Complete Personal Introduction
Begin Exchange Assignment
Exploring Biological Perspectives in Adult Education
1, 2, 3, 5
Our Complex Human Body: Biological Development Explored by Vivian Mott
Begin Exchange Assignment
The Brain, Memory and Cognition
1, 2, 3
Hyperlink to the readings found in the Week 3 Unit Homepage
Exploring Social and Cultural Perspectives in Adult Education
1, 4, 5, 6
Researching Adult Learners' Lives by Lancaster Literacy Research Center
Racial and Ethnic Identity and Development by Alicia Fedelina Chavez and Florence Guido-DiBrito
Complete Mid-Term Evaluation
Exploring Psychological Perspectives in Adult Education
1, 4, 6
* NOTE: Those contracting for an "A" or "B", the annotated bibliography is due by midnight Sunday, CST of Week 5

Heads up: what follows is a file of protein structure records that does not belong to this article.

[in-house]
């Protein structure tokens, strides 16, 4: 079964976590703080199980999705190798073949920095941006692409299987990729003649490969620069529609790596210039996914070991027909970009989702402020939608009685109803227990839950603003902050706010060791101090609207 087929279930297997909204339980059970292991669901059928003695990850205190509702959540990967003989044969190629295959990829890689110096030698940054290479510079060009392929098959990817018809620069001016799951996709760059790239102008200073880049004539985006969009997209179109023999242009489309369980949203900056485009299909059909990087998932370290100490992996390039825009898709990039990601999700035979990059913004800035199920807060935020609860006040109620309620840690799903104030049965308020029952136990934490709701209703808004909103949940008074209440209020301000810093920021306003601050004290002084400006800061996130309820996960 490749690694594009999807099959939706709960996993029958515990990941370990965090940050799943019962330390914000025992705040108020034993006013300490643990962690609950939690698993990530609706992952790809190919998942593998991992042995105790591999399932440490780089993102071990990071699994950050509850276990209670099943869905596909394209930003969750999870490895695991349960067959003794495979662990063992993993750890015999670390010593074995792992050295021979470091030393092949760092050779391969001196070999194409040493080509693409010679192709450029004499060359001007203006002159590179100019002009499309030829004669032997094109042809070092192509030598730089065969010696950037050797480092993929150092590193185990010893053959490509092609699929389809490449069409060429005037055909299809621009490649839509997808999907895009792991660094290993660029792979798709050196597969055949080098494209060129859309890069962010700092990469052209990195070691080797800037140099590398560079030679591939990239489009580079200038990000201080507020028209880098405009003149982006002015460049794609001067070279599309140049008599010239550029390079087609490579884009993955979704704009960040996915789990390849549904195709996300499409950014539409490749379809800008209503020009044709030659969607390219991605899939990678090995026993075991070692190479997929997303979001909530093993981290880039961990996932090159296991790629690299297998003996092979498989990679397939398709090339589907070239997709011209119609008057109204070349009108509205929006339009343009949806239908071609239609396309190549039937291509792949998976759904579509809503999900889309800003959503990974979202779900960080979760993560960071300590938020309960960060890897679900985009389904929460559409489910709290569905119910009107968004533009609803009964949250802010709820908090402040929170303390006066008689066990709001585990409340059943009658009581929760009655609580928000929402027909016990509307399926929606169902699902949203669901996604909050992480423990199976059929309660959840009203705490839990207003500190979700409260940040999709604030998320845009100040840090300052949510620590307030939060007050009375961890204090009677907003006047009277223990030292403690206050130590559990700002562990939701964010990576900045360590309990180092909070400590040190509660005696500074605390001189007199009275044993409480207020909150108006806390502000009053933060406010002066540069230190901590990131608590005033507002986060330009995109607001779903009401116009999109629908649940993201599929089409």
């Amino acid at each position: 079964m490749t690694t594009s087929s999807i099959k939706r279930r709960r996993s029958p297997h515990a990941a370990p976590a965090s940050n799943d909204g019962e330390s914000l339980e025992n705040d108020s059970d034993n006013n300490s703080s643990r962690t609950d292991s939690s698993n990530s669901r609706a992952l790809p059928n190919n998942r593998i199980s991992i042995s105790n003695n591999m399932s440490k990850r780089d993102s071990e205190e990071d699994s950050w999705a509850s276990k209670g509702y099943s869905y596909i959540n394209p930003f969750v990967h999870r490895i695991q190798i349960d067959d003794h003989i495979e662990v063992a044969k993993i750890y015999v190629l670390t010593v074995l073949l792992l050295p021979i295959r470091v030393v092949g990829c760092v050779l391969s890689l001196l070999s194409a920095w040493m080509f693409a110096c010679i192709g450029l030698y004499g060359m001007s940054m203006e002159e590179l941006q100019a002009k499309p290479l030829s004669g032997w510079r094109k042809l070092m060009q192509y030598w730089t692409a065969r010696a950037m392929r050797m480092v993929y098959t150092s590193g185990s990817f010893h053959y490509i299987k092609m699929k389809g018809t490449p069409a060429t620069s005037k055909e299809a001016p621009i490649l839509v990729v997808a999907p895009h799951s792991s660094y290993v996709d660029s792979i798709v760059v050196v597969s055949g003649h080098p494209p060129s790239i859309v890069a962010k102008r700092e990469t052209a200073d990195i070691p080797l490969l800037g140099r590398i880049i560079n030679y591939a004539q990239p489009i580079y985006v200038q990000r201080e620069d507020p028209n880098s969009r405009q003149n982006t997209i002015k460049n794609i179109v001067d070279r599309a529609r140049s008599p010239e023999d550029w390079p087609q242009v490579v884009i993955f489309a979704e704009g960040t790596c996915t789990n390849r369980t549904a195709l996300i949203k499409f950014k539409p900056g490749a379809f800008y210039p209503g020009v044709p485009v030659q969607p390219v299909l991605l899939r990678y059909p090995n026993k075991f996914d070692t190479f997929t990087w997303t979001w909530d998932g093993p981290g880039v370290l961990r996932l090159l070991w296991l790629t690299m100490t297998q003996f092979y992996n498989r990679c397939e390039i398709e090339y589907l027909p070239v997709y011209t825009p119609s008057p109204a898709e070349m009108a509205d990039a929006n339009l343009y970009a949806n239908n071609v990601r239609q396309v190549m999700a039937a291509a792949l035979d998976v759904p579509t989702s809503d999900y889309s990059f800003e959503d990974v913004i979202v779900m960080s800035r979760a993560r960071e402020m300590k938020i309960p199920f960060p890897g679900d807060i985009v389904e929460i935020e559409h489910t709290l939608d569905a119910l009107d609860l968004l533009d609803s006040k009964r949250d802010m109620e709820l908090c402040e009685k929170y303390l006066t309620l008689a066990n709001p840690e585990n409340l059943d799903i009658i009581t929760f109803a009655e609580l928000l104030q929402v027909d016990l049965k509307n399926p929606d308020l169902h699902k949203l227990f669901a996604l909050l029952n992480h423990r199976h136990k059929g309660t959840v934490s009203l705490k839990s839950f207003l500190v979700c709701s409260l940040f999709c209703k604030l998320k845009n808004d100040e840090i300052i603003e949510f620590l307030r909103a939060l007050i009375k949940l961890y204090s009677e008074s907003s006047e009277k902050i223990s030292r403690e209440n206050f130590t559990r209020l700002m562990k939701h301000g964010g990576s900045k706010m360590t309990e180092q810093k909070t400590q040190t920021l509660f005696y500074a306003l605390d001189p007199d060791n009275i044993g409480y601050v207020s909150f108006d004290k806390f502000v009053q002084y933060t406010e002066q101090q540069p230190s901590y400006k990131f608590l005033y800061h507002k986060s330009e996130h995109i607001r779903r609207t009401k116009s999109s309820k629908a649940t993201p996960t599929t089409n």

1, 4, 6
Online Guest Panel
Audio is located in Week 6 Lecture
Begin Exchange Assignment
PROCTOR SELECTION MUST BE SUBMITTED
Ethics and the Spiritual Perspective
1, 4, 6
Spirituality in Adult and Higher Education by Elizabeth J. Tisdell
Adult Moral Development, Experience and Education by Sheryl Armon
Begin Exchange Assignment
Academic Honesty:As a learning community, the University upholds the highest standards of academic integrity in all its academic activities, by faculty, staff, administrators and students. Academic integrity involves much more than respecting intellectual property rights. It lies at the heart of learning, creativity, and the core values of the University. Those who learn, teach, write, publish, present, or exhibit creative works are advised to familiarize themselves with the requirements of academic integrity and make every effort to avoid possible offenses against it, knowingly or unknowingly. Park University 2012-2013 Graduate Catalog Page 21-22